Artist Spotlight | The Artistic Duo of Richard Rogers & Mary Bean
During the early 20th century, the art world was a whirlwind of new ideas, styles, and colors. Artists were moving away from Realism and Impressionism. Modern Art, as it is recognized today, started from a collective of artists who were willing to paint outside the box. They were scientists in the field of art, experimenting with color, light, perspective, and shapes. Expressionism was developing during this time as a part of the Modernist movement. The style is often identified through the use of unexpected color and subjective perspectives. The aim of Expressionism is to elicit emotion rather than illustrate a scene. Many famous artists experimented with this style including: Vincent Van Gogh, Henri Matisse, and even Pablo Picasso. Other influential artists including Hugh Breckenridge and Arthur Carles were involved with the movement towards Modernism. They taught Modernist theories and expanded the horizons on what was possible for their students. There were countless trailblazing artists during this time who fell through the cracks of history. Alderfer Auction is proud to present a collection of art from two of these forgotten artists. Found in a storage room just outside of Philadelphia, untouched for decades, Alderfer’s has unlocked a treasure trove of paintings by the husband and wife duo, Richard Rogers and Mary Bean.
Oil on canvas, SLC Richard Rogers. Modernist still life. Lot 4126 in Fine and Decorative Arts | December 9, 2021
Photos from left to right: A young Richard Rogers, Portrait of Mary Bean. Photos courtesy of the Rogers' Estate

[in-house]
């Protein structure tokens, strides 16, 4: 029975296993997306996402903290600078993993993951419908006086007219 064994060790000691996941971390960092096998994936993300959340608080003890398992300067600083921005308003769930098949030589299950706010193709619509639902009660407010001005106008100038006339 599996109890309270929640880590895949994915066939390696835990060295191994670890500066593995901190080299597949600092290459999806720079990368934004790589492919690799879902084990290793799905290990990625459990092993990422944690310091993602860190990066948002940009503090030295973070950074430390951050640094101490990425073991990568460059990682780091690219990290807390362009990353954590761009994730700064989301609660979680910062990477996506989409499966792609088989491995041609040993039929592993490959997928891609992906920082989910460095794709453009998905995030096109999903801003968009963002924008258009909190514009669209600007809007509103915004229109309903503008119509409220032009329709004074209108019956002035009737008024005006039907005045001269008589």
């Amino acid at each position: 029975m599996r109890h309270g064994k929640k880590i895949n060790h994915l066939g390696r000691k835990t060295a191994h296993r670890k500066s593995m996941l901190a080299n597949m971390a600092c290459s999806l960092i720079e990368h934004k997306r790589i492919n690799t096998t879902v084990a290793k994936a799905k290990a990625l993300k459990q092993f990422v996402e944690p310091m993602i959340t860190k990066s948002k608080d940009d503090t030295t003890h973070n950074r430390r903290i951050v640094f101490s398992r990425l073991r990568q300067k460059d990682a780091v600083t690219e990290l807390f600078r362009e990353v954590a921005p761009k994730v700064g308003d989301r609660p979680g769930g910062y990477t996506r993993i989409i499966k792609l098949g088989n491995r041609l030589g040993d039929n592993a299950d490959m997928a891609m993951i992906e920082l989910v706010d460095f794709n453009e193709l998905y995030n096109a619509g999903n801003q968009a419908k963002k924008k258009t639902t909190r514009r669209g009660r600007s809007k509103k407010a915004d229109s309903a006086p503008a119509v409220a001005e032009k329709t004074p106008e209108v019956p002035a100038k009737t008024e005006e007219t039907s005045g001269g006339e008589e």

Mary Hunter Bean Rogers (Mary Bean) was born in 1904 in Norristown, Pennsylvania to an esteemed family. Her father, Theodore Lane Bean, was the youngest ever graduate of the University of Pennsylvania Law School. Bean’s childhood had a tragic beginning. When she was just four years old, her young mother died of spinal meningitis after falling down the stairs. She was raised by her aunt and grandmother until her father later remarried. Mary graduated from the Shipley School in Bryn Mawr in 1921. She found solace in painting and attended the Pennsylvania Museum and School of Industrial Art in Philadelphia as well as the Pennsylvania Academy of Fine Art. During her time at school, she met several emerging artists including Anne Goodell Lathrop and future husband, Richard Rogers. Together they studied under Arthur Beecher Carles, Jr. at PAFA as well as Hugh Henry Breckenridge who later became the school's Dean of instruction.
Oil on canvas, signed en verso Mary Bean Rogers, portrait of Arthur Carles, Jr. To be sold by Alderfer Auction
It appears that Bean enjoyed painting landscapes as there are several of her excellent examples in the collection. Her color pallets are reminiscent of Breckenridge’s later work. Bean's style is easy to familiarize with while Rogers experimented with many genres. Paintings in his repertoire include examples of Fauvism, Cubism, Expressionism, and Abstract Expressionism. His strong use of colors along with distorted perspectives and forms highlight his artistic leaning towards Expressionism. Take a look at the variety of styles he studied during his career.
Oil on canvas, "Rocks", SLL Richard Rogers. Featured in the New Hope Art - Literature Catalog. To be sold by Alderfer Auction.
Oil on canvas, SDLR Richard Rogers '40. Lot 4128 in Fine and Decorative Arts | December 9, 2021
Oil on canvas, "Garden Party", SLL Richard Rogers. Lot 4158 in Fine and Decorative Arts | December 9, 2021
During school, Rogers and Bean connected over their love of art and local history. They were married soon after leaving art school. During the early years of their marriage, Rogers and Bean continued studying painting while spending summers at the Breckenridge School of Art in Gloucester, Massachusetts under the instruction of American painter Hugh Henry Breckenridge.